Monday, July 27, 2009

Verizon - America's Largest Network, Most Archaic Practices

I've been on the fence about Verizon for a while. I started my cellphone life with Alltel (much later than most, I didn't get a phone until 2004). Service was decent, but they clearly have the crappiest selection of phones on the market. A gadget-lover like me just can't be satisfied with such substandard fare. So, I moved over to Verizon once my Alltel contract was up. They have a good family plan, great coverage, a new and invaluable "friends and family" feature, and a few decent apps (including a very slick VZ Navigator GPS application - more on that later). However, they also have some mind-boggingly boneheaded policies and procedures that seem to keep them behind everyone else (except of course recent partner/acquisition Alltel).

I remember first being annoyed with them when I realized how locked-down their phones were. No Java apps here - everything must be BREW, which means they have tight lock and key over any installations. Want to use Gmail's cool, free mail app? Too bad. You have to instead pay a ridiculous $15/month to use Verizon's email service. Want to check out some cool free games? Not gonna happen. Only games purchased through Verizon's store will work.

I'll be up-front - for the most part I've been reasonably happy with Verizon's customer service. I don't recall getting screwed over too often, except a recent event that involved an accidental activation of their $10/month GPS application. Now, I love their VZ Navigator app - it's very effective, updated with new features fairly regularly, and even has voice-recognition built-in. I've happily paid $10/month for it for years, as has one other person on my plan. A few months ago, I noted that a third Navigator app was being charged though. I realized it accidentally got turned on on my brother's phone.

So I called them up on July 24 to see if I could get it turned off. Now, my billing cycle ends on the 23rd of the month. So, I'm calling on the first day of the month to cancel a monthly service. I did not request refunds for the two months that I had missed - all I wanted was to cancel this coming month and not have to pay for it. Apparently, this was completely impossible. "There's no way it could accidentally be turned on" I was told, and therefore they are completely unwilling to return my subscription fee for the month that just started today. Unbelievable.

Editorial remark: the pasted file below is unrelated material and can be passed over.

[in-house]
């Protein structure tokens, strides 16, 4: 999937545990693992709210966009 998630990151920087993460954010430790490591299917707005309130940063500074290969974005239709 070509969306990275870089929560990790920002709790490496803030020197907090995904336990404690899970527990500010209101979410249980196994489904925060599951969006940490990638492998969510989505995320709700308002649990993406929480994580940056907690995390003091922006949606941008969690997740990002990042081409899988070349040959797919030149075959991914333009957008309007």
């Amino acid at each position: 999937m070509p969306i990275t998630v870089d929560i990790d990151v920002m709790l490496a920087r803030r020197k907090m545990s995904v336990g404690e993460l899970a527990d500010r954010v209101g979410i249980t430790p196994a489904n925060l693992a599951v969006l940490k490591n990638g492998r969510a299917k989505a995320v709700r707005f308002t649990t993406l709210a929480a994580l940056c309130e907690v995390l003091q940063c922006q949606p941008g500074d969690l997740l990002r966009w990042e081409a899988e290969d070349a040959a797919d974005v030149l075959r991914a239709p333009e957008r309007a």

But during this conversation I discovered the real gem of their WTF-policy-making-department. They've switched to a megabyte-usage system for internet use. Previously I had been charged $5 a month to connect to the internet. Now it's $2 per megabyte. Considering I only check my mail and occasionally wikipedia or amazon, I figured I might even save a buck or two. However, I started noticing charges when I hadn't been on the internet. Turns out, those megabyte charges apply to any apps you download from their store. So, buy an app, and pay an additional megabyte or two of download charges. Apparently they're taking their pricing lessons from airline backage-check policies. But it gets much, much worse.

You see, apparently, in order to view their store on your phone, you have to connect to this thing called the internet. Yes, that's right - they charge you for the mere privilege of oggling their wares. Can you imagine if stores charged for window shopping? What kind of moronic, backwards, I-got-an-MBA-but-know-nothing-about-people kind of marketing decision is that? Not even the elitist fashion boutiques on Fifth Ave. in New York charge to look around. They know that the best way to get customers is to let them see what you have and covet it. And not only that, but to add insult to injury, apparently adding up parts of megabytes is too complicated for the Verizon computer system, so each time you connect to their store you have to pay at least a $2 fee. I'm just flabbergasted at this policy. I've bought numerous games from them in the past, but now I'm never going to look in their store again. There goes any more revenue for them from games for me. Nice job guys. Pat yourselves on the back for being complete marketing idiots. You wholeheartedly deserve it.

On a related note, the only reason I'm staying with Verizon at the moment is the Friends & Family calling circle thingy that they stole from Alltel. I have a couple of calls (most specifically my daily conference call for work) that eat up a lot of my minutes, and if I don't have a couple of landlines that I can call for free my minutes skyrocket (specifically, my personal monthly minutes dropped from about 700 to about 150 when I added just 3 numbers to my plan). If I can figure out a way around that I will be very seriously giving the new iPhone a thorough look-over.

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